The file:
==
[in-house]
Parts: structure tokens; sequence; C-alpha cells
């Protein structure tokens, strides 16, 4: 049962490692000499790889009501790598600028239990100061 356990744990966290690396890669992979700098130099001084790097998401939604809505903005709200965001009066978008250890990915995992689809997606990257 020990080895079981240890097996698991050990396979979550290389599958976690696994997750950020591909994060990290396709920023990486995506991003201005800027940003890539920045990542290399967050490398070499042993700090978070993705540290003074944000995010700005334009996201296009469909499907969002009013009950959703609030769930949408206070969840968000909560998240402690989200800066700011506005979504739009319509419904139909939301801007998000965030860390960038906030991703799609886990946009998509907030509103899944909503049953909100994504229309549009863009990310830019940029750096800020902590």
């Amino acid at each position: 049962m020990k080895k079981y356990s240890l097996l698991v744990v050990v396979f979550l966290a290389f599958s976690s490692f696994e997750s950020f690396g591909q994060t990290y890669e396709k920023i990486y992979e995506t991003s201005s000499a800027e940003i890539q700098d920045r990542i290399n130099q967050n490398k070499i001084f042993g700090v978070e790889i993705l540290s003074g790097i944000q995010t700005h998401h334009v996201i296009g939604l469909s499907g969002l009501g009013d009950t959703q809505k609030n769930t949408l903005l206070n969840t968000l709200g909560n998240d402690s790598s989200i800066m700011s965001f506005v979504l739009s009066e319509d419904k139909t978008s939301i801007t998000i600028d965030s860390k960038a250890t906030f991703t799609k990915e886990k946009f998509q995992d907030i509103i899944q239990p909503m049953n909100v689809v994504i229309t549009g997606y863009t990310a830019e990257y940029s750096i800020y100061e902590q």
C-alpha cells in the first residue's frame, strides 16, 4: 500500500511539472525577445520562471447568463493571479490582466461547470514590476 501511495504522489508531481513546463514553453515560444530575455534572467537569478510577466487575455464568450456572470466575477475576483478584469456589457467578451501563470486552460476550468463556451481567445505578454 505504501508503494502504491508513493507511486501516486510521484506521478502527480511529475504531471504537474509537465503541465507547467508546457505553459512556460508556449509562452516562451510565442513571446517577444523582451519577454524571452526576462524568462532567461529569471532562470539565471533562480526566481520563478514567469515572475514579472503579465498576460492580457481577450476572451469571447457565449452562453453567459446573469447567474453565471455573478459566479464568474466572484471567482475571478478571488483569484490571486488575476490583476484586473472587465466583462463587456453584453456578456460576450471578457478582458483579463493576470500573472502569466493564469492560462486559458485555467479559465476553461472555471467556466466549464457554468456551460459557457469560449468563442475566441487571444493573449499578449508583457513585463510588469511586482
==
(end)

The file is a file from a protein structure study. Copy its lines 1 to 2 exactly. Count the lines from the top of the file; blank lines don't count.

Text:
[in-house]
Parts: structure tokens; sequence; C-alpha cells